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LA Theater Review

Becky Shaw

Modeled after the conniving Becky Sharp in Thackeray's novel "Vanity Fair," Becky Shaw (Angela Goethals) has many of the same ambitions: to marry well, acquire money, and deceive those around her into believing her a sympathetic character. Sprinkled throughout this production of Gina Gionfriddo's contemporary comedy of manners are more than a few laughs.

Becky appears first as a blind date for arguably the most interesting character in the play, Max Garrett (Brian Avers). He is a wealthy and successful financial adviser to matriarch Susan Slater (Barbara Tarbuck). Without parents to care for him, he has grown up in the Slater household since he was 10 years old and now covets an adult relationship with Suzanna Slater (Tessa Auberjonois), Susan's daughter. Though married early on in the story to a seemingly nice guy, Andrew Porter (Graham Michael Hamilton), Suzanna is drawn to Max but realizes that her chance for happiness depends on distancing herself from their unsuitable relationship. Max's date with Becky unleashes the shifting moral values of the characters, and as complications ensue, it's hard to find anyone to root for. As a result, Gionfriddo turns to humorous dialogue to make palatable her characters' behaviors.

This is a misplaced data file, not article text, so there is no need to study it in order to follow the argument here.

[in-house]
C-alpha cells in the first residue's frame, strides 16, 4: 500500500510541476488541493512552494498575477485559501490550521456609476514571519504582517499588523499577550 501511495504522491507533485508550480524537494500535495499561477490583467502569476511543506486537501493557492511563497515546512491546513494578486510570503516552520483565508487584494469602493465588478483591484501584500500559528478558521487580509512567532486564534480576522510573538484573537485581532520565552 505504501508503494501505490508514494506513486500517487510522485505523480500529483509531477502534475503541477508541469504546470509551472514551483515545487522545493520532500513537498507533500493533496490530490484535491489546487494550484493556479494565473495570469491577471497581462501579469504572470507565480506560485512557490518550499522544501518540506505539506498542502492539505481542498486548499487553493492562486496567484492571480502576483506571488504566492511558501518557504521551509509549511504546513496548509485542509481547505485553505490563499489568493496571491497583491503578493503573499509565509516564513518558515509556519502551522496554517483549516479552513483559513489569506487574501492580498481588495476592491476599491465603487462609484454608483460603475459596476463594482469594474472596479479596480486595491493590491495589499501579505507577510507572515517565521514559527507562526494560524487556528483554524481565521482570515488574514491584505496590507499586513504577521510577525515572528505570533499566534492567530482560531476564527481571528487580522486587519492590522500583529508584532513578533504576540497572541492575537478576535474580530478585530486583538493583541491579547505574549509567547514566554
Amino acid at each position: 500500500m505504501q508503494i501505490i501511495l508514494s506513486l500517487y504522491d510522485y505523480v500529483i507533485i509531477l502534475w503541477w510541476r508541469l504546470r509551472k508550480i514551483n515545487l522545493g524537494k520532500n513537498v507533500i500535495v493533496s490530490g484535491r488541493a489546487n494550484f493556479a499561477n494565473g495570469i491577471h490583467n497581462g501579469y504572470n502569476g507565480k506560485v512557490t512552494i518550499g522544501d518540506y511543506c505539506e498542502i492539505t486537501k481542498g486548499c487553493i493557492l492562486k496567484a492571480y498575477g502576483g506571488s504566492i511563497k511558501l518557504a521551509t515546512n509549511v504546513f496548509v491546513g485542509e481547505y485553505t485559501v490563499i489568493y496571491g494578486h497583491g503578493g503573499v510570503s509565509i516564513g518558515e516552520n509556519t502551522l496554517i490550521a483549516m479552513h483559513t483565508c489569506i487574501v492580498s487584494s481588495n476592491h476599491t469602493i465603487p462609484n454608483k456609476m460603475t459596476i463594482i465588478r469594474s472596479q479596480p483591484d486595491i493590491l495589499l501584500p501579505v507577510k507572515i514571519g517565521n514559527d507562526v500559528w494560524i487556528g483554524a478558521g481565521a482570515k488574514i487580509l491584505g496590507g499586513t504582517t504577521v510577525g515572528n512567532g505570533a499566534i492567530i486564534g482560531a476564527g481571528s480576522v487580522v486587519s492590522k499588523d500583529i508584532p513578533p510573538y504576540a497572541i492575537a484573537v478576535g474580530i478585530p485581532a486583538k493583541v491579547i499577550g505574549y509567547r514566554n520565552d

Under the direction of Pam MacKinnon, Avers is a standout as the acerbic Max, a master of the pregnant pause and studied reaction. He delivers his zinging words in unconstrained frustration as he battles Becky's machinations. Goethals' bland demeanor as Becky belies the character's increasingly cunning plans as she ingratiates herself with the Slaters, much to the dismay of the outmaneuvered Max. Tarbuck is amusing as the reigning doyenne, with pithy lines to dispatch. Auberjonois and Hamilton also offer well-crafted characterizations.

Daniel Ostling's well-decorated set and Lap Chi Chu's precise lighting help portray the lifestyle Becky craves. Sara Ryung Clement's amusing costumes for Becky are cleverly offbeat. Good actors, good direction, and sharp wit elevate this fairly conventional story. Gionfriddo is a playwright to watch.

Presented by and at South Coast Repertory, 655 Town Center Drive, Costa Mesa. Oct. 29–Nov. 21. Tue.–Wed., 7:30 p.m.; Thu.–Fri., 8 p.m.; Sat., 2:30 and 8 p.m.; Sun., 2:30 and 7:30 p.m. (714) 708-5555 or

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